the zone while putting their opponents into a glaze.

But this capacity to
form a gestalt in which they control their confused opponents is brittle;
it is a social construction that can rapidly shift.

A team that relies most
strongly on its superiority in putting opponents at an emotional disadvantage
(as compared to grinding out relatively narrow victories) may be
especially vulnerable, when they lose their edge, to falling badly into the
glaze themselves.
Van
User avatar
Van Canna
 
Posts: 45822
Joined: Thu Mar 11, 1999 6:01 am

Re: Self Defence is a very broad topic.

Postby Van Canna » Tue Jul 18, 2017 6:46 pm

The difference between tournament action and real life performance.


Sports are artificial social constructions in just the respect that they
channel the most highly competent competitors into eventually matching
up against each other.

In real-life violence, such matchups are generally
avoided.


Even so, competence that depends on being in the zone while
others are in the glaze of combat is ah intrinsically relative thing.

This is
one of the reasons why there is a ceiling on how many persons at any one
time can be in the violent elite.
Van
User avatar
Van Canna
 
Posts: 45822
Joined: Thu Mar 11, 1999 6:01 am

Re: Self Defence is a very broad topic.

Postby Van Canna » Tue Jul 18, 2017 6:47 pm

Collins
We should not draw an absolute distinction between hot and cold techniques
as far as their effectiveness in winning a confrontation.

True, there
is probably a correlation between cool techniques and highly competent
violence—those best able to hit their targets, make their kill, win the fight
or the game.

Those who engage in hot violence are more likely to be the
actively violent than the competently violent
_ the middle-ranking rather
than the highest, the soldiers who fire often but don't hit anything, the
noisy activists in a rioting crowd.
Van
User avatar
Van Canna
 
Posts: 45822
Joined: Thu Mar 11, 1999 6:01 am

Re: Self Defence is a very broad topic.

Postby Van Canna » Tue Jul 18, 2017 6:49 pm

The lessons you never learn in any dojo that teaches 'assumptions'...

But it would not be the right formula to claim that victory always consists
in cool violence prevailing over hot violence.

There are two main
complications.

First, some fights and battles hinge on accidents: falling
down, traffic jams of bodies or vehicles, lucky or unlucky hits, friendly
fire;

incompetent violence is often unpredictable when many small incidents
are compounded and concatenated.
Van
User avatar
Van Canna
 
Posts: 45822
Joined: Thu Mar 11, 1999 6:01 am

Re: Self Defence is a very broad topic.

Postby Van Canna » Tue Jul 18, 2017 6:57 pm

And second, there are successful
forms of hot violence. The most spectacular is a forward panic, which
is a winning rush upon a suddenly defenseless enemy whose organization
has crumbled.


And this is exactly what happened to the black belt tournament champion who had his throat cut by the Jamaican gang banger who rushed upon him out of the darkness.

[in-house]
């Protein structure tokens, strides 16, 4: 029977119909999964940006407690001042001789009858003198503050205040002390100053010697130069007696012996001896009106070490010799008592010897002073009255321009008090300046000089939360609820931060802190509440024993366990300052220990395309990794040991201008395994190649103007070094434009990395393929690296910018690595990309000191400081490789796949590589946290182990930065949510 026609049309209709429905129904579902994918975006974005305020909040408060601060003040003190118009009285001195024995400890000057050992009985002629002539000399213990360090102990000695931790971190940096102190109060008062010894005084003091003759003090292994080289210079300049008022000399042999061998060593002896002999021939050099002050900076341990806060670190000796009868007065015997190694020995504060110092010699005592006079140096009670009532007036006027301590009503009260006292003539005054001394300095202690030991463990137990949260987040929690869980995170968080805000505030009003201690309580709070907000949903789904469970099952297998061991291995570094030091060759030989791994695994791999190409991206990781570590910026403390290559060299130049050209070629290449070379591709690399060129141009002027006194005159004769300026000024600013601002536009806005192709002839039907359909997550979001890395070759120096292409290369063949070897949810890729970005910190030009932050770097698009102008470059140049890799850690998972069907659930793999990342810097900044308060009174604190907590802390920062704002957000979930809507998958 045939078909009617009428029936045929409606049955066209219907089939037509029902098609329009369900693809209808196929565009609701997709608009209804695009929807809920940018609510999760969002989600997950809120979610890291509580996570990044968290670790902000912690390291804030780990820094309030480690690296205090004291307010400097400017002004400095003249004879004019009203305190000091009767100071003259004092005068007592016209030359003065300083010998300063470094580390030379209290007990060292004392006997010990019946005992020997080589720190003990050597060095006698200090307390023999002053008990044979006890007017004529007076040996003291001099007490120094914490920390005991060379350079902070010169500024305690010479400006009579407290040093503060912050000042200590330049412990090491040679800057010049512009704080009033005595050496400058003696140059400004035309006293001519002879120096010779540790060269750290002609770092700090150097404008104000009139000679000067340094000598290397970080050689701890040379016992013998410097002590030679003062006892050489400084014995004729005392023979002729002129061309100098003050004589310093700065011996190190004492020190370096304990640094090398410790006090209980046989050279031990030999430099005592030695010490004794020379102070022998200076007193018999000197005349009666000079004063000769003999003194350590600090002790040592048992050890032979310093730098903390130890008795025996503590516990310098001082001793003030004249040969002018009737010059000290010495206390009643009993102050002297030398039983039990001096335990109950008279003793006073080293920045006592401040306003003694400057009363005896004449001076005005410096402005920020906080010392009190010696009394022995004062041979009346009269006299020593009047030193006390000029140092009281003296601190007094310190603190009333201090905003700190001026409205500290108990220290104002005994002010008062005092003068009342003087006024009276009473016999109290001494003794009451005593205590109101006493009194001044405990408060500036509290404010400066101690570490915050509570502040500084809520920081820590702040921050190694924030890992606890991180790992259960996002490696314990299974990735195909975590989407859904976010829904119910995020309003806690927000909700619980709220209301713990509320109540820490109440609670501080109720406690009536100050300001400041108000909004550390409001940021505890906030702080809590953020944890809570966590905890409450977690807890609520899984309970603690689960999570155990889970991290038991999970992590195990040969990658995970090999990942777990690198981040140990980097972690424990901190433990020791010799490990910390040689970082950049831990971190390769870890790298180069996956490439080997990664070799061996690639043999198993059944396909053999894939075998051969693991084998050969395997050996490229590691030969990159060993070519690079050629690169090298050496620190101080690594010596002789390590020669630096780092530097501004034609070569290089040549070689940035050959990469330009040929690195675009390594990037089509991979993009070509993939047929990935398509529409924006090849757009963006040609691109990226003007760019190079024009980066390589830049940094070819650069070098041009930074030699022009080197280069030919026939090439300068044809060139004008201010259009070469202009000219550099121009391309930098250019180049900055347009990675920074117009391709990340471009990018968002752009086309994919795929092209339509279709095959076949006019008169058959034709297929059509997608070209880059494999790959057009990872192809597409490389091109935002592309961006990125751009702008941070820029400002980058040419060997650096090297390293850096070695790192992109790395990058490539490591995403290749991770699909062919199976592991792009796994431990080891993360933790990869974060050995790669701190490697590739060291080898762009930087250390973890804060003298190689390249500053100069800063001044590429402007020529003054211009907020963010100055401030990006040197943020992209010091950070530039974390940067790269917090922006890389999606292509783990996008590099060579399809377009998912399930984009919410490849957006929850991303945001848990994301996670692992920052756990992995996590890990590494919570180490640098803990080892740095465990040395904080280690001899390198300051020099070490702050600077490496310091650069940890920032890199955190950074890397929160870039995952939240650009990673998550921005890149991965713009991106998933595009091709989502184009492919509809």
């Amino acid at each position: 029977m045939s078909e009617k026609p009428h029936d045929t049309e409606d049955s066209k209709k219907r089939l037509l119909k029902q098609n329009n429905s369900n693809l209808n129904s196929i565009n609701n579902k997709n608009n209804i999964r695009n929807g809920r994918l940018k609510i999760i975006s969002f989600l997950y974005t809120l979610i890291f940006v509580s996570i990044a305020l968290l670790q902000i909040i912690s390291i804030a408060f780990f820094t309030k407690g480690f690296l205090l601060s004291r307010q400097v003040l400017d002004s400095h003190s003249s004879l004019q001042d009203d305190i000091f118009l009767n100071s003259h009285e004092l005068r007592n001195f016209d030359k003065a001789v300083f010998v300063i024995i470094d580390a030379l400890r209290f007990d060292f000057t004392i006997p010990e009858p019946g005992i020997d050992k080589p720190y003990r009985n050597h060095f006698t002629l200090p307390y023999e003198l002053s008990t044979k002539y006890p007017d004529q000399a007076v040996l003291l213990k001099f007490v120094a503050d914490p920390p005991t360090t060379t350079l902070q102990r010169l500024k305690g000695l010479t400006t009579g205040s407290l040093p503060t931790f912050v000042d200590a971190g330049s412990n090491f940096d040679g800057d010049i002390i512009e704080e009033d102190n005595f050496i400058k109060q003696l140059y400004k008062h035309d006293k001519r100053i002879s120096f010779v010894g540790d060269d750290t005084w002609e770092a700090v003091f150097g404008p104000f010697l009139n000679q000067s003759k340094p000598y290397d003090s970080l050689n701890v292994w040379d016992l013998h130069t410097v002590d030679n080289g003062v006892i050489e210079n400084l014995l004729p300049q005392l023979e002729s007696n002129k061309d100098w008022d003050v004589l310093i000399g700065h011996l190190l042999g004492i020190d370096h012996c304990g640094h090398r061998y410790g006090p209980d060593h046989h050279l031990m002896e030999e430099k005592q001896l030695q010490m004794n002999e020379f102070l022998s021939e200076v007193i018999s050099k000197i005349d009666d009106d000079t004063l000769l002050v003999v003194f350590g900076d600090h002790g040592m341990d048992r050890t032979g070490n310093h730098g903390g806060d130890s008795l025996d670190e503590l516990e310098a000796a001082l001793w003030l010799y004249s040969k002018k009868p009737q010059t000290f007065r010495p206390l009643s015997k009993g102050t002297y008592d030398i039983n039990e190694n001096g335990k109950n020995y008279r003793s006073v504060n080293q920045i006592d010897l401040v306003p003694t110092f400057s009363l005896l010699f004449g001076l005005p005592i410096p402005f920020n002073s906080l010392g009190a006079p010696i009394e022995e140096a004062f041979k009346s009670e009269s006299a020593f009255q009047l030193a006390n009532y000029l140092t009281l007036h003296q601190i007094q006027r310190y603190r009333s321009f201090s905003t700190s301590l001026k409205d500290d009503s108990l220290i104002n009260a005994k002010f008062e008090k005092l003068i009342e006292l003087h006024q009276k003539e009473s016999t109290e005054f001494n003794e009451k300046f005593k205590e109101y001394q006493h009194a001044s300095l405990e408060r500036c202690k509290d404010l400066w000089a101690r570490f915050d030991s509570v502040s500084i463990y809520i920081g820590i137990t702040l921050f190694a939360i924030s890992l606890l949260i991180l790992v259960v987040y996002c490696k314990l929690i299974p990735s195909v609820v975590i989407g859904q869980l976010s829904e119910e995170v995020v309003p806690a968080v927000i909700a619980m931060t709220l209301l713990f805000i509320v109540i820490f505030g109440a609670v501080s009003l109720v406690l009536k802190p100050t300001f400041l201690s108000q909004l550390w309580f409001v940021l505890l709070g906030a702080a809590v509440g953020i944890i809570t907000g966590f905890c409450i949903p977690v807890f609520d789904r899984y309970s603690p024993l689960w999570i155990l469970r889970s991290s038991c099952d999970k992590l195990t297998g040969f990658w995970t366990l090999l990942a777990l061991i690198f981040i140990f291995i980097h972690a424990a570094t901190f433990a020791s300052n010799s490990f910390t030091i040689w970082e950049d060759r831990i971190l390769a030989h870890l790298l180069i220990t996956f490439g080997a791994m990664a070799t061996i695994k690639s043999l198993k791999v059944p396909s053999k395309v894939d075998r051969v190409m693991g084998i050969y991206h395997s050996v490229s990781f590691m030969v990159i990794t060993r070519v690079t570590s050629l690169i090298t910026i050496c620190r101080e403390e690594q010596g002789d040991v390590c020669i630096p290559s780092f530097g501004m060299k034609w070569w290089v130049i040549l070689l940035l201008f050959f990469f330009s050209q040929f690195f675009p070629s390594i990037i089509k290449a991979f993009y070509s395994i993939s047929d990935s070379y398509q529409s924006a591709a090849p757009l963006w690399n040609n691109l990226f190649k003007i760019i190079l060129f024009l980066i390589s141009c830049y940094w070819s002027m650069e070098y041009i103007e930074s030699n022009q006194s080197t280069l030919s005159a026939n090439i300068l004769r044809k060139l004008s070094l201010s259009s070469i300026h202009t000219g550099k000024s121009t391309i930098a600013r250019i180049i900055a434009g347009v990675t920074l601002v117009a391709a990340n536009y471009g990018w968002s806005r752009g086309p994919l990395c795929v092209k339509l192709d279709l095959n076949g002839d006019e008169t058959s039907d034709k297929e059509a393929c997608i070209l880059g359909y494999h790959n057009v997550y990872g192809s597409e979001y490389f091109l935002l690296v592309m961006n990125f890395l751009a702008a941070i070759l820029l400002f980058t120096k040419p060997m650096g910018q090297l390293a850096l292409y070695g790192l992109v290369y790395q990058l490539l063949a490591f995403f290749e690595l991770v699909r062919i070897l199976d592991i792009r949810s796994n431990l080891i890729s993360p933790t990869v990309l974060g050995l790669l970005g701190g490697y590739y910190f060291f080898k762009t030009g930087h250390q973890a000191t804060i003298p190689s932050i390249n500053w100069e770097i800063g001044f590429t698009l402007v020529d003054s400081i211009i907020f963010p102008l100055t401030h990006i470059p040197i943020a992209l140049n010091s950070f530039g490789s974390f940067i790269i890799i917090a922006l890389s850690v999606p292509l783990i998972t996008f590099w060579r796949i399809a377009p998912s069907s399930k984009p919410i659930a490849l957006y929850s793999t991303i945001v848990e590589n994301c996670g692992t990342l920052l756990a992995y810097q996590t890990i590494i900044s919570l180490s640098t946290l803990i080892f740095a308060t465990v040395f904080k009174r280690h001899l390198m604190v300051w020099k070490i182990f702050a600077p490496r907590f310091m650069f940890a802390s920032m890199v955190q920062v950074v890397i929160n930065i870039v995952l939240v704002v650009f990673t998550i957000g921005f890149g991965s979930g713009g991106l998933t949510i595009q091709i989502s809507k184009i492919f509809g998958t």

The Black belt's 'organization' [his arrogant beliefs he could take on all comers because of his tournament experience] vanished in a moment of utter terror _ with police forensics indicating he had not been able to mount any kind of successful defense.

It is indeed true what Rory writes...that we don't develop meaningful ways against real violence, because as martial artists we only 'play at violence'_
Van
User avatar
Van Canna
 
Posts: 45822
Joined: Thu Mar 11, 1999 6:01 am

Re: Self Defence is a very broad topic.

Postby Van Canna » Wed Jul 19, 2017 11:09 pm

Rick
I know instructors who seem terrified that if their students see something different out there they will leave. I never found that and I don’t think it is true. I think the students appreciate an instructor and school that shows they want the best self defence for them by exposing them to as much as they can.


I have found over the years that if a student leaves because he sees something else, he is just trying to cover up for his marginal performance in the style he was in.

I mentioned a couple of examples here at one time, one of them involving someone in Uechi who thought that after having trained for one year, he should have been able to travel to Chicago in the first World Karate championships and win most of his matches.

He lost his first match, sprained his foot badly, and kept on blaming the Uechi style and George for his piss poor performance.

So upon return to Boston he ditched both Uechi Ryu and GEM...went to Japan to train for a few months with Hidetaka Nishiyama of Shotokan fame...

Returned as a Shodan and opened up his own dojo.

Several years later he disappeared from sight.

We are going to get people like that no matter what we do.
Van
User avatar
Van Canna
 
Posts: 45822
Joined: Thu Mar 11, 1999 6:01 am

Re: Self Defence is a very broad topic.

Postby Rick Wilson » Fri Jul 21, 2017 12:52 am

Great points as always, Van.

The first thing I would like students to do is get away from the thought that their teacher must be a master at all things self defence. Self defence is too broad a topic. They can be knowledgeable on many aspect but they do not have to be the “best” at everything.

I’ve taken the time to study about the plea of self defence and I can give a darn good layman talk on the topic (meaning NOT legal advice). I can help self defence practitioners understand a little more and perhaps how to attempt to try to stay on the right side of that plea BUT I would gladly sit in on a lecture by a lawyer who deals in self defence. In fact, when he was here in Edmonton I enjoyed Kasey Keckeisen’s use of force lecture that he gives to his SWAT team members. I learned and confirmed information.

Self defence is so broad the teacher can’t be expected to know everything but by bringing in people they can broaden both their knowledge and their students.